Spring 2008	 Employment & Labor Relations LawSince 1991, employers have beenable to defend individual disparatetreatment s...
Employment & Labor Relations Law	 Spring 2008numerous courts have applied thedoctrine where the alleged discrimina-tor eng...
Spring 2008	 Employment & Labor Relations Lawtivated the employer’s conduct.[A] prima facie case plus evidencepermitting d...
Employment & Labor Relations Law	 Spring 200826. Id. at 573–74 (Citing Buhrmaster,61 F.3d at 464).27. Williams v. Vitro Se...
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"The Same-Actor Inference: A Look at Proud v. Stone and its Progeny" Employment & Labor Relations Law (American Bar Association, Section of Litigation), Spring 2008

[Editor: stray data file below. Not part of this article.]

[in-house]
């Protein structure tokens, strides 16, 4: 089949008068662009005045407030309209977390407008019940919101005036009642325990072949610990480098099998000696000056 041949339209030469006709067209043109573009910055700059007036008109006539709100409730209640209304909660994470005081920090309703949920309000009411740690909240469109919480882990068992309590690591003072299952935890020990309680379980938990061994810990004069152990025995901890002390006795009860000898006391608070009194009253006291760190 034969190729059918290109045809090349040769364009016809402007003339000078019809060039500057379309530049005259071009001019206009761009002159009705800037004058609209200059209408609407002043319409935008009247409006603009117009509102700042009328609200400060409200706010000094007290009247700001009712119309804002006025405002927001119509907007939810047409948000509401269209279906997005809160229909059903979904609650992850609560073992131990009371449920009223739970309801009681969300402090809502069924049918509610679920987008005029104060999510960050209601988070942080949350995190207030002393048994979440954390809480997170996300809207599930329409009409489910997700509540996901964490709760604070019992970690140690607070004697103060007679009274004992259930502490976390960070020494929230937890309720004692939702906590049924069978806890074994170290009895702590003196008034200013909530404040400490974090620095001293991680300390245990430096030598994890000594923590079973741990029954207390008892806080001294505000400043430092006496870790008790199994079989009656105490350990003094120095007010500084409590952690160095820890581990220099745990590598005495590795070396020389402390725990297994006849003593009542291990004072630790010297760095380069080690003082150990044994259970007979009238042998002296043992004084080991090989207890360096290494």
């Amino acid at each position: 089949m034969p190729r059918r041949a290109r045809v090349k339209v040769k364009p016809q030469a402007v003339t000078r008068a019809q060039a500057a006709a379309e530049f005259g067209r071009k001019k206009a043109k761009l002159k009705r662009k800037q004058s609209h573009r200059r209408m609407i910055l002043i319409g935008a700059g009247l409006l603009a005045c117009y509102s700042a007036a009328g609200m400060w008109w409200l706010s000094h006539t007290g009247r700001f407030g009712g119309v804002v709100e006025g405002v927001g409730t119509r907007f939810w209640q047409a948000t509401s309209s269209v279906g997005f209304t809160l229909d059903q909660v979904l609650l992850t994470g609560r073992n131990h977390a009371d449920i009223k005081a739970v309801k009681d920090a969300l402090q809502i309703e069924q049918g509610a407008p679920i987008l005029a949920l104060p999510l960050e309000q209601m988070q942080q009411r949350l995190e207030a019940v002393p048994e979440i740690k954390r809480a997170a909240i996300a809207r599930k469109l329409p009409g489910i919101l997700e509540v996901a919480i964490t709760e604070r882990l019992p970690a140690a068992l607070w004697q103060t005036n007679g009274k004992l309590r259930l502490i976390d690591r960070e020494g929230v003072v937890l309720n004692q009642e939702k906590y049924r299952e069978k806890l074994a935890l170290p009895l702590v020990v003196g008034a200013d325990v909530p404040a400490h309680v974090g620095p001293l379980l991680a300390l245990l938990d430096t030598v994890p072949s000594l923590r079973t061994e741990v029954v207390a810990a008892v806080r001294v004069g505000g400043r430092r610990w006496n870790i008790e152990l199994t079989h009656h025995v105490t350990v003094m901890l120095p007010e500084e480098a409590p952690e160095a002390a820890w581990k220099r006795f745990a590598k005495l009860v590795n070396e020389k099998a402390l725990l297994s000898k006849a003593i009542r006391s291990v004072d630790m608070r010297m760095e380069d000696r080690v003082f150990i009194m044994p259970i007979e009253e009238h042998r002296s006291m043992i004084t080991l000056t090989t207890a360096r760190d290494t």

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"The Same-Actor Inference: A Look at Proud v. Stone and its Progeny" Employment & Labor Relations Law (American Bar Association, Section of Litigation), Spring 2008